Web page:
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The Food Lover's Guide to Wine - Review

Celebrating the Pleasures of the Palate

by Karen Page with Andrew Dornenburg

(Little, Brown and Company, 2011)

The Food Lover's Guide to Wine by Karen Page with Andrew Dornenburg

From two-time James Beard Award-winning culinary authorities Karen Page and Andrew Dornenburg comes the latest addition to their collection of acclaimed food reference books, The Food Lover's Guide to Wine. Preceded by The Flavor Bible and What to Drink with What You Eat, The Food Lover's Guide to Wine aims to bridge the gap between two of life's most celebrated pleasures in a super accessible manner.

Page and Dornenburg say they "love food first and wine second," thus their book is essentially an insight into wine from a food lover's perspective. To this end, tips on how to maximize the enjoyment of wine are presented in a language familiar to foodies. Those intimidated by obscure-sounding tasting notes will take comfort in the book's assertion that taste is subjective, and that identifying a wine's characteristics by familiar food flavors is perfectly acceptable.

Numerous easy-to-follow charts simplify the process of selecting a wine by offering suggestions based on taste preferences, flavor preferences (making note of the distinction between the two), food pairing and price range, to name a few. While in certain cases specific bottles are suggested, the book mostly sticks to generalizations by blend or, in some cases, region.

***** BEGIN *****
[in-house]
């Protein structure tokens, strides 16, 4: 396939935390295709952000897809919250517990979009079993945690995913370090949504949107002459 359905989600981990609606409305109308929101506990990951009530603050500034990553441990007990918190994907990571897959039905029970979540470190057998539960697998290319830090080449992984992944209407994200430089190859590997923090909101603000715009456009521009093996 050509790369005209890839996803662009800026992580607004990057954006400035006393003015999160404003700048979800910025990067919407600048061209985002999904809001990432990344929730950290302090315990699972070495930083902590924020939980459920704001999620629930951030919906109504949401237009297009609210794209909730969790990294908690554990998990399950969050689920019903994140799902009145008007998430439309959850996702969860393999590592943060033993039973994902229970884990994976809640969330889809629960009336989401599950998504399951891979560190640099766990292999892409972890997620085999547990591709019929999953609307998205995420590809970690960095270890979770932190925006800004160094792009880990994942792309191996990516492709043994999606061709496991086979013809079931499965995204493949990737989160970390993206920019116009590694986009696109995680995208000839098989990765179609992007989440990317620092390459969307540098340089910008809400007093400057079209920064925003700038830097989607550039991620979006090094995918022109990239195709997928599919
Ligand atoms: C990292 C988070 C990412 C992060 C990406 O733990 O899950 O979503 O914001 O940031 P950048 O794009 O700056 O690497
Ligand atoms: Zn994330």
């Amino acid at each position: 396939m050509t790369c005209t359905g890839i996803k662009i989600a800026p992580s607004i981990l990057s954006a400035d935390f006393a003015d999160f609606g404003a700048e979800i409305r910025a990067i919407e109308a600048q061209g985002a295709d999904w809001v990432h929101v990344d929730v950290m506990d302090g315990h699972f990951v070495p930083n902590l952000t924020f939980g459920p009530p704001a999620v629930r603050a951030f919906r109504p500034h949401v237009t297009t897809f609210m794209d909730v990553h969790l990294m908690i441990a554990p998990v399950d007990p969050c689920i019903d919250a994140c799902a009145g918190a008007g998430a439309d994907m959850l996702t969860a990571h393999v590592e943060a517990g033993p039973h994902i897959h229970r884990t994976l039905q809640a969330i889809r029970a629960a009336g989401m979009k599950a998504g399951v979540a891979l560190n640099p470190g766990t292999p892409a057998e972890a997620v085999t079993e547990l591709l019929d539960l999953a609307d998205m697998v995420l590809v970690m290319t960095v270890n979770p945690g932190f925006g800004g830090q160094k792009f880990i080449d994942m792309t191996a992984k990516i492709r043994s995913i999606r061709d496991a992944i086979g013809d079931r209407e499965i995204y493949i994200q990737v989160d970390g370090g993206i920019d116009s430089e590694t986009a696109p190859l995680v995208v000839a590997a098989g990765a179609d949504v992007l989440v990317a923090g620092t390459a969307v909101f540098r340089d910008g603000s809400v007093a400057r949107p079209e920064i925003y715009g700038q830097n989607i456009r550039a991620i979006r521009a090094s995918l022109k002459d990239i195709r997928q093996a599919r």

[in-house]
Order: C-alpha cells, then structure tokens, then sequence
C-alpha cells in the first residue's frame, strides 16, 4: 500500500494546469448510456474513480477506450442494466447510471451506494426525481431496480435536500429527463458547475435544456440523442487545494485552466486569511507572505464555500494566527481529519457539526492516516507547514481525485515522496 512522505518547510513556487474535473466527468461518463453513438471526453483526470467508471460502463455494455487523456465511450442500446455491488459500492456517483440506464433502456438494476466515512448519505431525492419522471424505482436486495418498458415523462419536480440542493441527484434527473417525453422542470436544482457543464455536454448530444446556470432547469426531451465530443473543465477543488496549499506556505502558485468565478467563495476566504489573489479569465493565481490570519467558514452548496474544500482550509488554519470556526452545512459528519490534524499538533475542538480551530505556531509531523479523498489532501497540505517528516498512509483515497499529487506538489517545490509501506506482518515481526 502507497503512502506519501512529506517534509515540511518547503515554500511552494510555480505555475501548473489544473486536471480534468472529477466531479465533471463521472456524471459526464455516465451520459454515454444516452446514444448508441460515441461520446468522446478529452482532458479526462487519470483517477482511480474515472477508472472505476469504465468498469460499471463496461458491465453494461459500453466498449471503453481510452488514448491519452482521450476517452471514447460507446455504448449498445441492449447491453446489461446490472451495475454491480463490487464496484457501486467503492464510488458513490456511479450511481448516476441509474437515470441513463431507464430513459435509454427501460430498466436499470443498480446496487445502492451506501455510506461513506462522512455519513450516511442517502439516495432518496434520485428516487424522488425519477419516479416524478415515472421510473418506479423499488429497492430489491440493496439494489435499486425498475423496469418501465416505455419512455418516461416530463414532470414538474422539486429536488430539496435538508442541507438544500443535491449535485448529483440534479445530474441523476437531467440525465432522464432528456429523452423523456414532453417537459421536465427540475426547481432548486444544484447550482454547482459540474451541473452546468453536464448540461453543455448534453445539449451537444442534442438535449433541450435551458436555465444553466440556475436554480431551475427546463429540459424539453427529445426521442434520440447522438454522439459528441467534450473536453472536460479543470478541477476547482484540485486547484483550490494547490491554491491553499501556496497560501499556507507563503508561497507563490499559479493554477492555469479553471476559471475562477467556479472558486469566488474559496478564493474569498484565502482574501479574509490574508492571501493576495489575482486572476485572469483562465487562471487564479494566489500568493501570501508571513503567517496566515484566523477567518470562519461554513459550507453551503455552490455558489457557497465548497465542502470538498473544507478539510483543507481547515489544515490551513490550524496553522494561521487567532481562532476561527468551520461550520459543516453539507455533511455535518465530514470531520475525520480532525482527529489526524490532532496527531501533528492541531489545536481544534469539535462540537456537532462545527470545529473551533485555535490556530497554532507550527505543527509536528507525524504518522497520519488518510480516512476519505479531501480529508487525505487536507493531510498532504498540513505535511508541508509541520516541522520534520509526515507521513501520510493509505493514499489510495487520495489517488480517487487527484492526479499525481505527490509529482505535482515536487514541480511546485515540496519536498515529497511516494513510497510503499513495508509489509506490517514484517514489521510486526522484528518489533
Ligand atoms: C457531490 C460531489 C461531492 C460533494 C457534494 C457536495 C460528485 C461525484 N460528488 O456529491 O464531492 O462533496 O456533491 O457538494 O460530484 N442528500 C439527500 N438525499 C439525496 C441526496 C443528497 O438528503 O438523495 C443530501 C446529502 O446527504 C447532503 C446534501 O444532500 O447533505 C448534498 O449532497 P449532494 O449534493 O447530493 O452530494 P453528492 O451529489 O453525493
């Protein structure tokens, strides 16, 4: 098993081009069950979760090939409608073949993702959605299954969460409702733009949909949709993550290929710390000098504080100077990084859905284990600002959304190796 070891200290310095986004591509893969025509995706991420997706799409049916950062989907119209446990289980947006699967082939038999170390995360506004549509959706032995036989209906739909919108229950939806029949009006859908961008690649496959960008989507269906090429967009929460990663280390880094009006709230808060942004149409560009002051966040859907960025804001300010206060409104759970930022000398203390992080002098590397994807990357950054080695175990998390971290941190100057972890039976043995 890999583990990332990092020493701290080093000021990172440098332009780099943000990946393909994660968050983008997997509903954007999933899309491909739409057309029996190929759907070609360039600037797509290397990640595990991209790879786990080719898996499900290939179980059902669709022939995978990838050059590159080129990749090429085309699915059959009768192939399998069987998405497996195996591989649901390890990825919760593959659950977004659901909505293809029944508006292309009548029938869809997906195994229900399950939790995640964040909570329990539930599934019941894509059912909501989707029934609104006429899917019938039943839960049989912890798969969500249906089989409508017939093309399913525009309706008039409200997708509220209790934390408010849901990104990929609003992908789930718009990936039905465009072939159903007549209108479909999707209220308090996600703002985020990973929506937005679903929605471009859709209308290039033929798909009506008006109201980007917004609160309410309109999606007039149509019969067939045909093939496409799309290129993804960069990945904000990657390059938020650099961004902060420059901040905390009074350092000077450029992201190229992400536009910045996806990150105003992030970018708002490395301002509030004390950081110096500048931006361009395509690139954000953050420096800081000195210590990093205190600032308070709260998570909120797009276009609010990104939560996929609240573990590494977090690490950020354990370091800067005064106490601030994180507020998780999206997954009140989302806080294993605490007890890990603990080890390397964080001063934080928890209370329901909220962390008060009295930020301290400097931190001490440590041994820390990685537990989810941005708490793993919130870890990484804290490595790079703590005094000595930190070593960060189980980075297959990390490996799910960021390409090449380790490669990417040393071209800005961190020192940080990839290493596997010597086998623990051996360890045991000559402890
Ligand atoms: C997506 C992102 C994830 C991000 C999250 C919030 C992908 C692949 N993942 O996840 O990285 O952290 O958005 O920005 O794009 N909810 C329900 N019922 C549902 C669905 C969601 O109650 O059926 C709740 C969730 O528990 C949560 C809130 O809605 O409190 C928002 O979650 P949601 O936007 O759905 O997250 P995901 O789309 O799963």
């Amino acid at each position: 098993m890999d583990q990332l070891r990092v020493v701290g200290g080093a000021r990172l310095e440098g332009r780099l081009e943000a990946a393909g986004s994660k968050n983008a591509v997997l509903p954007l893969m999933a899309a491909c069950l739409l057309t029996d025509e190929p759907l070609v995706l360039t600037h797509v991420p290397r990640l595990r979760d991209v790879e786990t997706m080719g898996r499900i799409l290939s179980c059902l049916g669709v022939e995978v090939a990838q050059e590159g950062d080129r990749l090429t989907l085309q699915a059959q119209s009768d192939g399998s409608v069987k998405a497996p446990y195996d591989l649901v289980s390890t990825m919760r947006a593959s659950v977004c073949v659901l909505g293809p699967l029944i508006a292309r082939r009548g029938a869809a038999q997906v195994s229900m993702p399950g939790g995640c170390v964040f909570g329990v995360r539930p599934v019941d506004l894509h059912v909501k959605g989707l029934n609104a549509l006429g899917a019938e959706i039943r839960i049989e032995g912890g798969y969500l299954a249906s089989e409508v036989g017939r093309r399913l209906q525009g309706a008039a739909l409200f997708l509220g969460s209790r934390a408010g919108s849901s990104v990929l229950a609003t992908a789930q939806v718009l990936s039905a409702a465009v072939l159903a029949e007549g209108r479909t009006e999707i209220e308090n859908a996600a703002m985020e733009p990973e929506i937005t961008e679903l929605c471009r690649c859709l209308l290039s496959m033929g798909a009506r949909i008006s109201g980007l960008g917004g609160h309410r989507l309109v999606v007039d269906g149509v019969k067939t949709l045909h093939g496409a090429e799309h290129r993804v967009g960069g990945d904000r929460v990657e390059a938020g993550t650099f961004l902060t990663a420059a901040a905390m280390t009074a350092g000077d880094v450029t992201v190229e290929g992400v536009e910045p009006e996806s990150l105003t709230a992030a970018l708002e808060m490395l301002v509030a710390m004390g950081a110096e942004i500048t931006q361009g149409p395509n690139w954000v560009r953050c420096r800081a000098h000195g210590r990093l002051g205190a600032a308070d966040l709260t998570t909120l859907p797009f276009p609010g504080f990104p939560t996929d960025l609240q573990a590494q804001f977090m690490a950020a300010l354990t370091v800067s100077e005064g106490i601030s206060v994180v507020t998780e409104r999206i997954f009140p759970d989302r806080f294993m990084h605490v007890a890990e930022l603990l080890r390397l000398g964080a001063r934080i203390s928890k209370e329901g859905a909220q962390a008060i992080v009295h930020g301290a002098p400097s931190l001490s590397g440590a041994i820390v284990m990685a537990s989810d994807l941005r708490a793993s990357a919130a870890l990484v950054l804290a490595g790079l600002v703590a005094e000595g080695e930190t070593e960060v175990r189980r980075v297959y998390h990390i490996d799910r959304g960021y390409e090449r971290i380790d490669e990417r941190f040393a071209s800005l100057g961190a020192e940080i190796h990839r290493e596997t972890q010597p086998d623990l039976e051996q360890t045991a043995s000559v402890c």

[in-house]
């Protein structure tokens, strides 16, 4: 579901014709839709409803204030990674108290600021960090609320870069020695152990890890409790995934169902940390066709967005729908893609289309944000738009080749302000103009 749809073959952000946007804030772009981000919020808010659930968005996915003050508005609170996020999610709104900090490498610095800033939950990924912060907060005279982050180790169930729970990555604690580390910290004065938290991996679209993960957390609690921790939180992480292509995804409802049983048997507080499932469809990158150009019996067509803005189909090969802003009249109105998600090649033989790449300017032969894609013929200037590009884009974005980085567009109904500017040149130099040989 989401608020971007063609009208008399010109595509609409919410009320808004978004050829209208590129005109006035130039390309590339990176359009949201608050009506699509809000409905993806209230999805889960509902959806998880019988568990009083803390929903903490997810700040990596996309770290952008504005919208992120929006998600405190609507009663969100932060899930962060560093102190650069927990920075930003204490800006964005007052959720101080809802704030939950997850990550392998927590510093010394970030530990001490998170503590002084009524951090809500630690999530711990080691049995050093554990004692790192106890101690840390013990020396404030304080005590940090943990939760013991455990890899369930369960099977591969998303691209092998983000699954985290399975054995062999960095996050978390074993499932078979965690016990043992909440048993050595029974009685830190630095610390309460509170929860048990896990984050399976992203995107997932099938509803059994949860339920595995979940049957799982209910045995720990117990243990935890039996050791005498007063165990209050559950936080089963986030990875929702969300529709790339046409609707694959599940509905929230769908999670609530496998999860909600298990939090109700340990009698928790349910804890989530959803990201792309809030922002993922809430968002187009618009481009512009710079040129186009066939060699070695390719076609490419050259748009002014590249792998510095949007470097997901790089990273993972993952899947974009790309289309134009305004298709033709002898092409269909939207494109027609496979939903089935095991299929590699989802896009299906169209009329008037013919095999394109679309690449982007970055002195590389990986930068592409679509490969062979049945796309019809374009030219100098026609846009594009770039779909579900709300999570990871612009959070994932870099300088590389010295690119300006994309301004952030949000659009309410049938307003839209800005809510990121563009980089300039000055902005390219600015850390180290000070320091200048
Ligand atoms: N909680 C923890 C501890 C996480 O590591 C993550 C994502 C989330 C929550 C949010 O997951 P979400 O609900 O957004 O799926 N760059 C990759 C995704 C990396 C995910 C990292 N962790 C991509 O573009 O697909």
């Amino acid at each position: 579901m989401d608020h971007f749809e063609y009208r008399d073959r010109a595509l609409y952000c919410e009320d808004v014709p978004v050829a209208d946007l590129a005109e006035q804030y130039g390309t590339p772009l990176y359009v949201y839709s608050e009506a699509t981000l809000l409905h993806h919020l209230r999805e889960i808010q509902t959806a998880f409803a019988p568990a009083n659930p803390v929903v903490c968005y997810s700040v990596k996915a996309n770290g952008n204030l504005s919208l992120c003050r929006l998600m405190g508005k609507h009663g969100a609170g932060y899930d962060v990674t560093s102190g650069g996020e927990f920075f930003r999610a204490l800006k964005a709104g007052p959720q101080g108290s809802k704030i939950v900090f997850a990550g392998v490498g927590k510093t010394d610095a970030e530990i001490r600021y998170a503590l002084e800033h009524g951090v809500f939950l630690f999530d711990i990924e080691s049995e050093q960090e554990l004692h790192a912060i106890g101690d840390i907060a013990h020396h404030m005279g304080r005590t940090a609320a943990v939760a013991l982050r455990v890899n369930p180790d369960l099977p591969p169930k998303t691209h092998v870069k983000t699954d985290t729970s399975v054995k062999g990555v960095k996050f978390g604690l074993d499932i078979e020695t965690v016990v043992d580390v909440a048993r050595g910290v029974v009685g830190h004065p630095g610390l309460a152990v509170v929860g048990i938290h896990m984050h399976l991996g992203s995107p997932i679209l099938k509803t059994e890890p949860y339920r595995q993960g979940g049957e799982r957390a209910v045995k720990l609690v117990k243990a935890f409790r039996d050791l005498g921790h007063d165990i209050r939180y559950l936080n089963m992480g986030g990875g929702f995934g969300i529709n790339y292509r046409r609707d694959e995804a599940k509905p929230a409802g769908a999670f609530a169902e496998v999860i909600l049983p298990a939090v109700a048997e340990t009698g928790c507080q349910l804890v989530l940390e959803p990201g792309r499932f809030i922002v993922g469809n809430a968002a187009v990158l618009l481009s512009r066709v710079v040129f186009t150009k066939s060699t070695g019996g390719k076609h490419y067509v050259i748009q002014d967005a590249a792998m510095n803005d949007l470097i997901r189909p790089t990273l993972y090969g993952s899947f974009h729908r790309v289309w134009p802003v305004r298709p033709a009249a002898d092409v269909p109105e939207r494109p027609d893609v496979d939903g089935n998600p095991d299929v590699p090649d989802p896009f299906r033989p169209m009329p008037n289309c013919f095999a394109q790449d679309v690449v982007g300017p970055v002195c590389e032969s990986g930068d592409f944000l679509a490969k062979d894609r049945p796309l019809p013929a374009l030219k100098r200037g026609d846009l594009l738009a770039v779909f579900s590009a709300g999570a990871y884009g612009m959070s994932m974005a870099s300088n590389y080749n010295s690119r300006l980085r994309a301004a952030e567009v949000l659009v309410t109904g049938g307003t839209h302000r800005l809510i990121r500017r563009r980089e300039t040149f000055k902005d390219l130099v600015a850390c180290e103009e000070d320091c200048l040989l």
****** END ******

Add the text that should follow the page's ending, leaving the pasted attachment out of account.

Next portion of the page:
The book's appeal spans a wide range of wine expertise, from novice to seasoned oenophile. While sections such as "Ten Secrets for Getting More Pleasure from Wine" are geared toward the amateur, wine experts will find enjoyment in the many comments from their peers about wine selection, including sommeliers such as Jeff Bareilles (Manresa) and Michael Engelmann (Gary Danko).

A substantial middle section of the book contains detailed information about wine varietals, including countries of origin, tips for tasting, color, grapes, weight, volume, acidity, flavors, texture, temperature at which to serve, comparable wines, pairings and producers. "Chapter Five — Wine: The Perfect Complement for Every Course" really gets to the heart of the matter, including charts for matching wine to common dishes and common cuisines, from canapés to soups and raw seafood to red meat.

Though you might be tempted to photocopy a few pages to sneak into the restaurant to assist in making your wine selection, the information in the rest of the book is presented sensibly enough that it imparts memorable general principles to be used as guidelines. Far from reading like a typical reference manual, the playful tone and inclusion of ample color photographs makes it an enjoyable, easy read. Cheers to that!

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